The other day, my friend Michelle and I were having coffee at Java Joes, shooting the shit and talking–as we do–about the general nature of life. Why is it, we wondered, that people get stuck?
We were talking about the nature of stagnation. The person who stays in the job they hate even though it is sucking down their soul. The person sleeping in the bedroom that reminds them of death. The person in the unfulfilling relationship who stays because it is easy and safe. Instance after instance, person after person, so many examples it is impossible to count. Every person rutted. Every person only moderately happy.
“This is my biggest fear,” I said. And then, remembering my novel, I asked, “How does one get out of it?”
My novel, The View From Here, is told from the point of view of four different characters. Each character is stuck in her own way. Coincidentally, I’ve been spending the last two months working on the chapters for a character who is also named Michelle. This is what I know about Michelle the character: She works a lot. She travels a lot. She is having an affair with a younger woman. She is married to a very honest and good man named Jim. She is unhappy. I know that she and Jim will split (sorry for the spoiler), and though I’ve written many many drafts already, I’m still ironing out HOW this splitting will happen. And so when I asked Michelle, “How do you get out of it?” I was trying to find an answer to the thing I’ve been struggling with for weeks.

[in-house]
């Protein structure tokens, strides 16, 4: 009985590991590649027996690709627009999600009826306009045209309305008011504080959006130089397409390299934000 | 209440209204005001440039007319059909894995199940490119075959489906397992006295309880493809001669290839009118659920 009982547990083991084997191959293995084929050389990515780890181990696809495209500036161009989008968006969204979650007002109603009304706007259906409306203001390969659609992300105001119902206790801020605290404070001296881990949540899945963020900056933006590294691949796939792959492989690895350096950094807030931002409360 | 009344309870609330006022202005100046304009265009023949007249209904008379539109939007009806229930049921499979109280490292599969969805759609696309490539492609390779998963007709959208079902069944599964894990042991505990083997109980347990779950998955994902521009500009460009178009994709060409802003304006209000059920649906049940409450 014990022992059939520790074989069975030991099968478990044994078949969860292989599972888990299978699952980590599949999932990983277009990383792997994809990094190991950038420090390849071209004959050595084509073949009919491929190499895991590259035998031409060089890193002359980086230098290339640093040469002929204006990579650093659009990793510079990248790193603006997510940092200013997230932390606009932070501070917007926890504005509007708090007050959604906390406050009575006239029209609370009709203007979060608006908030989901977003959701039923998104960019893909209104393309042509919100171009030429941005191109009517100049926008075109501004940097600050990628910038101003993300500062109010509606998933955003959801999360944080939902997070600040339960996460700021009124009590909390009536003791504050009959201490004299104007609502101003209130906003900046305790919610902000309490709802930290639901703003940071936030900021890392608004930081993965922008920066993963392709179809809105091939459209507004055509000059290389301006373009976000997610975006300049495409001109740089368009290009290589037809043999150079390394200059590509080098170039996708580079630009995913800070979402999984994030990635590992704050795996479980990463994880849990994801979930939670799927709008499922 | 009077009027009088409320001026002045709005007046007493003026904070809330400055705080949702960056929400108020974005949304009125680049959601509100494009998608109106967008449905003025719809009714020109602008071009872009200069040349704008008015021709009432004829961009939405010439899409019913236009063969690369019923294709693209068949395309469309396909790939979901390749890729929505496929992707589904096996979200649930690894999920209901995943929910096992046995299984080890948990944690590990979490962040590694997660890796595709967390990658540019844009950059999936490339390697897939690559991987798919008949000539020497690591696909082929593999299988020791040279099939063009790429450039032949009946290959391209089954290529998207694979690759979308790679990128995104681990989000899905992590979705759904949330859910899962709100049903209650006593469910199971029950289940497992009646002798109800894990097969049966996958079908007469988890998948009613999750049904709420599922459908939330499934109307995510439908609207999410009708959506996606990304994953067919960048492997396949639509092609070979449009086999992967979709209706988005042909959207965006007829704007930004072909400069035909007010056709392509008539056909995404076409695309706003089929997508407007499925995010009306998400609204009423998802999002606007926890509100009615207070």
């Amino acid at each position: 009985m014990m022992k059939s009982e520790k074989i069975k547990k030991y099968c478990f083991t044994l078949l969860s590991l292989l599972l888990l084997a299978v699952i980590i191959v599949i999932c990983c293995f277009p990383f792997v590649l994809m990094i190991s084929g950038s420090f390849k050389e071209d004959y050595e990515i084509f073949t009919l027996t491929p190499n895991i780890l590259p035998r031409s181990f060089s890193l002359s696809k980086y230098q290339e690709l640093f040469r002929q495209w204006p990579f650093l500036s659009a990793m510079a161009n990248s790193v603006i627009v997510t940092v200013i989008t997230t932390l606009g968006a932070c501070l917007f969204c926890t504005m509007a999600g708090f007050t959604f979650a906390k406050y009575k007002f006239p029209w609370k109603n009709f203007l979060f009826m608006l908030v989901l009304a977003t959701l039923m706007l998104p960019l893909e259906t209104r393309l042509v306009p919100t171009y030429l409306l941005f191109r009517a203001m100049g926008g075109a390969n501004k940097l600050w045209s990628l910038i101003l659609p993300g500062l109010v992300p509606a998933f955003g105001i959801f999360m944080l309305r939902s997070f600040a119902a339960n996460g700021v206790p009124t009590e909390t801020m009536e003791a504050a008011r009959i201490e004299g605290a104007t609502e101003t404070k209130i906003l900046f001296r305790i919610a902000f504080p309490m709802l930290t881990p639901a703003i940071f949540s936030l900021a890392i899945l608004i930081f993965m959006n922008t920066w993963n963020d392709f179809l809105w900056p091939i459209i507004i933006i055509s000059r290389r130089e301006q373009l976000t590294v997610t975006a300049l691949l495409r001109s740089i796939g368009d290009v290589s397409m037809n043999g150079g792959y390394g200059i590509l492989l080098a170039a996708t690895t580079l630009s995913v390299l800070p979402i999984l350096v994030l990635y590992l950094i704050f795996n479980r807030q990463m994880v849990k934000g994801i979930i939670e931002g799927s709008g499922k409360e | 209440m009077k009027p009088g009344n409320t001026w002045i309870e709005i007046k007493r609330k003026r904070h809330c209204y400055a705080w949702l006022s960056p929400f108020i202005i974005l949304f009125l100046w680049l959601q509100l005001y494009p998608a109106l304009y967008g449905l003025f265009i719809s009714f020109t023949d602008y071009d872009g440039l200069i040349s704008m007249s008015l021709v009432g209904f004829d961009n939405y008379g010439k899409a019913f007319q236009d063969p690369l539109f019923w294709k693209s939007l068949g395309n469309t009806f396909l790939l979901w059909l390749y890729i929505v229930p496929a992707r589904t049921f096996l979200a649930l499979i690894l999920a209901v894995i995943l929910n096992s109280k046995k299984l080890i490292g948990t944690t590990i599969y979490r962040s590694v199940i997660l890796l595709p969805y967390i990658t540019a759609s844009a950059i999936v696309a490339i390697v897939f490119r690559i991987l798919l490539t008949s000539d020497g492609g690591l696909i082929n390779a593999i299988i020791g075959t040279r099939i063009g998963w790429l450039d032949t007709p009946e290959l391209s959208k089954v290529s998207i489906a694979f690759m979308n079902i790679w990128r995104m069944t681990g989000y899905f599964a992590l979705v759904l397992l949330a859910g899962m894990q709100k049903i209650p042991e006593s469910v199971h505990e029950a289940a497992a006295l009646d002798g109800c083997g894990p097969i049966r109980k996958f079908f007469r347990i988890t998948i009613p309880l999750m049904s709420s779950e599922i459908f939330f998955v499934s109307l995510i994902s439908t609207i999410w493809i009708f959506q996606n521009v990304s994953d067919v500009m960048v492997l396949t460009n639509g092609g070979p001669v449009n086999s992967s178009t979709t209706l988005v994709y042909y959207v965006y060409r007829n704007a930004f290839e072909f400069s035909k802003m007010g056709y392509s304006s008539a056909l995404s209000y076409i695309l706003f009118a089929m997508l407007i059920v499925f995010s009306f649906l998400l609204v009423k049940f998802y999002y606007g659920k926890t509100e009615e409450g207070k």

Michelle, in true Michelle fashion, diverted the conversation. She began talking about something else. I brought her back. “I mean it,” I say. “How does this happen? Do you know anyone who has gotten out? Who’s changed their life for the better?”
Michelle shrugged. She sipped coffee. “Not really,” she said.
Dan Mueller, one of my teachers/mentors at UNM, likes to describe characters as eggs. In a story, he says, there are many forces exerted upon a character. Each one adds more and more pressure to that character’s shell until eventually, the pressure is too much, and the character cracks.
We may love our characters, but we want them to crack. We need them to. Otherwise, we don’t have a story. Today, writers, try using the pressure of fear. Let fear push your writing and your characters closer to that necessary edge. And to get us there, here’s a writing exercise I snagged from Alice La Plante’s The Making of a Story. I did this one with my English 321 class, and it is, perhaps, my favorite writing exercise ever. I don’t have the book so this isn’t verbatim, but here is the gist of the exercise:
What’s behind the door of Room 101?
In George Orwell’s Ninteen Eighty-four, room 101 contained whatever a prisoner feared most.
- First, take a character you are working with (or use yourself if you are writing Creative Nonfiction or Poetry), and imagine the character walking into his or her version of Room 101. What does he/she see? The key here is to stay specific. Do not use abstractions (loneliness, anger, lust, etc). Instead, render through concrete significant details (think of your five senses here. We want to hear it, taste it, smell it, feel it, and see it). Write for 10 minutes.
- Then, for the next ten minutes, render a scene (or poem) in which the character encounters something that reminds him or her of this fear. DO NOT mention the fear.